It’s accepted as truth that no one can predict the unpredictable, but what about when companies behave badly? Rathbone Greenbank deputy head of research Kate Elliot says there are often signs that something might be amiss.
After a year of grappling with an energetic toddler in lockdown, it’s almost as though I’ve developed a superhuman ability to predict what she’ll do next. It’s that parental intuition kicking in when I instinctively cup my hand over the sharp corner on the coffee table or nudge her away from the cat when it clearly doesn’t want to be disturbed. I can see events happening before they take place.
Rearing a child isn’t rocket science, but it is a lesson in risk management all the same. In my line of work, we think a lot about horizon scanning and trying to identify the less obvious risks as they’re emerging. It’s not about predicting the future as that’s a fool’s game, but about questioning our assumptions and trying to see the whole picture.
First, a caveat: it is impossible for any researcher or investor to say they will never be caught out by a company’s behaviour. But with Boohoo, many investors did get caught out.
The question is why, and how?
Sustainable investing is much more involved than traditional investing. On top of fundamental research, we have to dig deeper and look at a larger number of factors to figure out if a company is operating ethically and sustainably. This clearly takes time, but it also requires a different way of thinking than for purely financial analysis.
Many investment managers rely on specialist agencies to research and rate companies for their ESG performance, but these often only show a few facets of ESG and sustainability performance. Each will also have its own criteria and rules for rating companies. Therefore, if you’re relying on them, you have to make sure that you understand exactly what that rating is telling you. And more importantly, what it’s not.
We know that some rating agencies scored Boohoo highly, and that was probably fair based on their scoring rules. It ticks the right boxes in terms of responsible sourcing policies and supplier audits and, relative to other companies in the same sector, having a greater proportion of its supply chain in the UK likely signalled a lower risk.
Yet these ratings still missed something. Was this an unknown unknown or something else entirely?
I would say it’s something else entirely. Our job is to scrutinise every aspect of a company before giving it the green light. Part of that is thinking not just about the company, but also the sector in which it operates.
It is no secret that fast fashion is somewhat problematic from an environmental and social perspective. When a retailer can sell, and make a profit from, a dress selling for as little as £5, your Spidey senses ought to start tingling. Not only will consumers not think twice about wearing it once or twice and then throwing it away, but you also have to wonder what the pay and working conditions are like for the people who made it.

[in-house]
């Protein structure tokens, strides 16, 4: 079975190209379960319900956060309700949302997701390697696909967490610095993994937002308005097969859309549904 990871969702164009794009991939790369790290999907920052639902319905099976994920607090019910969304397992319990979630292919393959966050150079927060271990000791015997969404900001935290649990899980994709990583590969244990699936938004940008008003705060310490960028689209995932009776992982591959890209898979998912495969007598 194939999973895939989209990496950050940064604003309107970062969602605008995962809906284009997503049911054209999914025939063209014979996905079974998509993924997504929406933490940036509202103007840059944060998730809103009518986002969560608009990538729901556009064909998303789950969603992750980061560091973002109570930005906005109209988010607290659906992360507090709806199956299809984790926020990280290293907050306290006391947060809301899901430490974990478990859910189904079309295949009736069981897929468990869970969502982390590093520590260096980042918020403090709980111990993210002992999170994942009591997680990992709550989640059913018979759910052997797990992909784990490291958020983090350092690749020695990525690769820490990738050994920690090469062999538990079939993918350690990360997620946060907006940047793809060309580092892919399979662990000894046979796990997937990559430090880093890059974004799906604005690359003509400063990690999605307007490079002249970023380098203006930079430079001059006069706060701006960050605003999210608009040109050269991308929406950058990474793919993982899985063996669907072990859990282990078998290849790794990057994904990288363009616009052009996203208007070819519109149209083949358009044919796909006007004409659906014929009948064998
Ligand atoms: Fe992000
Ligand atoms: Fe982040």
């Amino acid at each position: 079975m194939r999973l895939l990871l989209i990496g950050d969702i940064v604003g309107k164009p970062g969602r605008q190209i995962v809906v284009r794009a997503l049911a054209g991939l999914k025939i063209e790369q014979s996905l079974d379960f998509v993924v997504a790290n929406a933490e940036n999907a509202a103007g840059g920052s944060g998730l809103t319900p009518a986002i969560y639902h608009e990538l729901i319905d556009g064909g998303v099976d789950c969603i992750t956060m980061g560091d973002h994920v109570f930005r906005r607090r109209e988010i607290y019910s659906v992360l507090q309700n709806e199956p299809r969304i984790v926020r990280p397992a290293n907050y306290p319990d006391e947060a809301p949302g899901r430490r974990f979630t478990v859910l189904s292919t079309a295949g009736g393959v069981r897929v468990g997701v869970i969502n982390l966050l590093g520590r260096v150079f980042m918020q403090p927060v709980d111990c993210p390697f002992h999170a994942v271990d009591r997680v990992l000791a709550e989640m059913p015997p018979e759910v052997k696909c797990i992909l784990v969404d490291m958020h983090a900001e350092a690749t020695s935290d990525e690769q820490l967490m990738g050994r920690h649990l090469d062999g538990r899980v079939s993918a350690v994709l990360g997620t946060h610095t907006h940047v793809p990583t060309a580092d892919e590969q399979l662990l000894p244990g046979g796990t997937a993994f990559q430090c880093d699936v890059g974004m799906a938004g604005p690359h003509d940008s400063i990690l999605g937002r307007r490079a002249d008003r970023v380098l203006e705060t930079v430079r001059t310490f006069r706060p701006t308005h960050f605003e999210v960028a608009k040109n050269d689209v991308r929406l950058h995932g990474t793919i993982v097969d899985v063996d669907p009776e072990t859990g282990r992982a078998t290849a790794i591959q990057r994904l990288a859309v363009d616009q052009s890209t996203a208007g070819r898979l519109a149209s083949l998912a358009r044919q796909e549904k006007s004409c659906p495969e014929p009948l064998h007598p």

Granted, it’s not as simple as having a strong hunch about an industry and then excluding any company that doesn’t prove you wrong. Not only would you quickly be left with a very small universe of companies to put in your investment portfolio, you might also be dismissing some interesting possibilities out of hand.
In these cases, when the situation is not clean cut, the only way to find out what we don’t know is with thorough research:
— Maintain good links to non-governmental organisations that report on the industry in question
— Keep an eye on the news and any company information that is released
— Conduct a thorough analysis of the company and how it operates
— Interview company management and develop a view of how they are managing sustainability risks
It’s not that we expect companies to be squeaky clean, but we do expect transparency and a clear sign that things are moving in the right direction.
Many management teams think they can talk the talk on ESG without properly embedding it into their business, but the truth can be easily unearthed by an experienced research team. For instance, we have seen PR people double up as managers of corporate sustainability functions. In those cases, it makes you wonder how the organisation is really thinking about sustainability.
Researching a company’s sustainability credentials involves a great deal of data analysis as well as qualitative research. We of course have an objective framework for rating companies from a sustainability point of view, but we think it’s crucial to always have a human sense-check at the end. A company is either walking the walk on sustainability or not and you can easily see what’s happening when you have enough experience and insight.